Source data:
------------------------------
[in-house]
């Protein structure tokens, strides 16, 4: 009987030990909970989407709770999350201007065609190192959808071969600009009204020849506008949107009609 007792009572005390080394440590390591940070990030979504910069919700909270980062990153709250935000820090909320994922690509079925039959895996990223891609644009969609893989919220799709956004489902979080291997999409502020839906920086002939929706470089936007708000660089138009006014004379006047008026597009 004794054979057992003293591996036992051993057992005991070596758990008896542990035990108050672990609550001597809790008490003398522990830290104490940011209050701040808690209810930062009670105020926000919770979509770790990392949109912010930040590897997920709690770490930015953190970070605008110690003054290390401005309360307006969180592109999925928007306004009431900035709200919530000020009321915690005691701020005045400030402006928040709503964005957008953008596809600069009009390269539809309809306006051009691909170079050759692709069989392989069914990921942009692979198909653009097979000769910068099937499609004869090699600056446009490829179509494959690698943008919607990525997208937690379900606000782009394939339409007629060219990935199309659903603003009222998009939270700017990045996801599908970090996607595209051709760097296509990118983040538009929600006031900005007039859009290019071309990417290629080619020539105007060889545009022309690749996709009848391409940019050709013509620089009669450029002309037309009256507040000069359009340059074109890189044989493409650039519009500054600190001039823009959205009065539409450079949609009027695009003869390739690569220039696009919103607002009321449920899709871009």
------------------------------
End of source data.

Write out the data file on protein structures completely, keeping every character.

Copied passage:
[in-house]
């Protein structure tokens, strides 16, 4: 009987030990909970989407709770999350201007065609190192959808071969600009009204020849506008949107009609 007792009572005390080394440590390591940070990030979504910069919700909270980062990153709250935000820090909320994922690509079925039959895996990223891609644009969609893989919220799709956004489902979080291997999409502020839906920086002939929706470089936007708000660089138009006014004379006047008026597009 004794054979057992003293591996036992051993057992005991070596758990008896542990035990108050672990609550001597809790008490003398522990830290104490940011209050701040808690209810930062009670105020926000919770979509770790990392949109912010930040590897997920709690770490930015953190970070605008110690003054290390401005309360307006969180592109999925928007306004009431900035709200919530000020009321915690005691701020005045400030402006928040709503964005957008953008596809600069009009390269539809309809306006051009691909170079050759692709069989392989069914990921942009692979198909653009097979000769910068099937499609004869090699600056446009490829179509494959690698943008919607990525997208937690379900606000782009394939339409007629060219990935199309659903603003009222998009939270700017990045996801599908970090996607595209051709760097296509990118983040538009929600006031900005007039859009290019071309990417290629080619020539105007060889545009022309690749996709009848391409940019050709013509620089009669450029002309037309009256507040000069359009340059074109890189044989493409650039519009500054600190001039823009959205009065539409450079949609009027695009003869390739690569220039696009919103607002009321449920899709871009």